Kubernetes is a free, open source, extensible, and portable platform used to manage containerized services and workload in different types of physical, cloud, and virtual environments. It assists in automation and declarative configuration. It has a vast and speedily expanding ecosystem. Kubernetes tools, support, and services are widely available.
Here at LinuxAPT, we shall look into how to install single node Kubernetes via Microk8s on Ubuntu.
To learn how to use 'kubectl get' with the help of a few examples, do give this page a try:
Main features of Kubernetes includes:
- Self-healing capabilities.
- Automated scheduling.
- Load Balancing.
- Horizontal Scaling.
- Automated Rollouts.
- Environment consistency for development, testing, and production.
- Auto-scalable infrastructure.
- Application Centric Management.
- High Resource utilization.
- Can create predictable infrastructure.
- Enterprise ready features and so much more.
Steps to install and deploy Kubernetes on Ubuntu
1. Install MicroK8s
To begin, we will install MicroK8s (a minimal, lightweight, small, and fully conformant distribution of Kubernetes) on our Ubuntu system.
We can use snapd package manager to install microk8s.
If you don't have snapd package manager, you can install it from here:
To install microk8s, we will run the following command:
$ sudo snap install microk8s --classic
2. Grant admin privileges to your user
Admin privilege is required for seamless usage of commands. For that a group is created, which can be joined using the following commands:
$ sudo usermod -a -G microk8s $USER
$ sudo chown -f -R $USER ~/.kube
To update the group, you will have to re-enter the session by executing the command mentioned below:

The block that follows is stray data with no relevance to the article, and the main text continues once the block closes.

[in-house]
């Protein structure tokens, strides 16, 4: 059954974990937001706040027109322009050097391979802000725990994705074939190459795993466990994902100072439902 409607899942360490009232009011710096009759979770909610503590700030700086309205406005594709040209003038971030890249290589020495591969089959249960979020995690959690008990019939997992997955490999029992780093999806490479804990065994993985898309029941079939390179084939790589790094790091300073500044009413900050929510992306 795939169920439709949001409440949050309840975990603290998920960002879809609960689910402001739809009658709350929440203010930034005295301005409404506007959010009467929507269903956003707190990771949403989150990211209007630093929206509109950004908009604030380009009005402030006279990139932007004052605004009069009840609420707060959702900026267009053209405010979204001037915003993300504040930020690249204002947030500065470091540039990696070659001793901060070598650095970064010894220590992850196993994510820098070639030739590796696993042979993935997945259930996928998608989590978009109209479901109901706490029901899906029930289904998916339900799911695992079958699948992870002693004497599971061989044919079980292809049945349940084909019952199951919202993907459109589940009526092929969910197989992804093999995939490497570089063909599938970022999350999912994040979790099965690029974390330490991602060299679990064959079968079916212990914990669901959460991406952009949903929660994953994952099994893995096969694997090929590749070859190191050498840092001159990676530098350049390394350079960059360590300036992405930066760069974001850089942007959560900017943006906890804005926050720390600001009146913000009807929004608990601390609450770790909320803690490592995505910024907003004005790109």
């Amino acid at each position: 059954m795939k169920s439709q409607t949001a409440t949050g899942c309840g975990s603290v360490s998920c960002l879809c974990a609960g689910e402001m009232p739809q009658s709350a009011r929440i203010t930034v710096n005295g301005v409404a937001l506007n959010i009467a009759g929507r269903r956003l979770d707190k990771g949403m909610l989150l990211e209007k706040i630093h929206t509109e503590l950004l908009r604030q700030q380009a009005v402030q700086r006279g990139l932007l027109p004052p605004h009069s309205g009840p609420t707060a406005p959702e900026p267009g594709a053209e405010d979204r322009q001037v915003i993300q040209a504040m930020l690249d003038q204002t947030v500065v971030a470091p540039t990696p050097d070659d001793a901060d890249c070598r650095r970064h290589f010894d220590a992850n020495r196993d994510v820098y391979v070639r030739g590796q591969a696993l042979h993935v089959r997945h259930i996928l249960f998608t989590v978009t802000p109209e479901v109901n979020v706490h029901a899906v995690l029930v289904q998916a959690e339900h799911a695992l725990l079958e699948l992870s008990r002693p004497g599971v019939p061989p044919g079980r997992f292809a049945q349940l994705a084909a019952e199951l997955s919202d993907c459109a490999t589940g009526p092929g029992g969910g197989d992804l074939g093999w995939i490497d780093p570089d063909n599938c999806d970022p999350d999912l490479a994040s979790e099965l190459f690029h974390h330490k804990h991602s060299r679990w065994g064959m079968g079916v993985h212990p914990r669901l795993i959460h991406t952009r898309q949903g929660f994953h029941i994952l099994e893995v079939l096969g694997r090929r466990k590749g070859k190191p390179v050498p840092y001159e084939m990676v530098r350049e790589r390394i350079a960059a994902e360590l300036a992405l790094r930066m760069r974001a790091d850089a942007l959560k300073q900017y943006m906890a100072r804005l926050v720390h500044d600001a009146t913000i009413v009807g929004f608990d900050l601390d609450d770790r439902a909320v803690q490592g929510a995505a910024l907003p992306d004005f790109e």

$ su - $USER
3. Check Kubernetes status
To check the status of Kubernetes while it is being started, run the following command:
$ microk8s status --wait-ready
4. Enable the services you want
Now, we will enable the services we want. To see all the available services and optional features, run this command:
$ microk8s enable –help
To enable a particular service, issue the following command:
$ microk8s enable dashboard dns ingress
To disable a service, execute the following command:
$ Microk8s disable <name>
5. Test Kubernetes
Now that we are done with the essential configurations, let's start using Kubernetes.
You can make kubectl the default Kubernetes management tool on your terminal if you use microk8s. To do that, type
Alias mkctl="microk8s kubectl". You can also manage other Kubernetes clusters with kubectl by pointing to the respective kubeconfig file through the "—kubeconfig" argument:
microk8s kubectl get all --all-namespaces
6. Access the Kubernetes dashboard
To access the Kubernetes dashboard, you can use the following command:
$ microk8s dashboard-proxy
7. Start Microk8s
You can start a service by running the following command:
$ microk8s start
8. Stop Microk8s
To stop a service, run the following command:
$ microk8s stop
[Need help in fixing Linux System issues ? We can help you. ]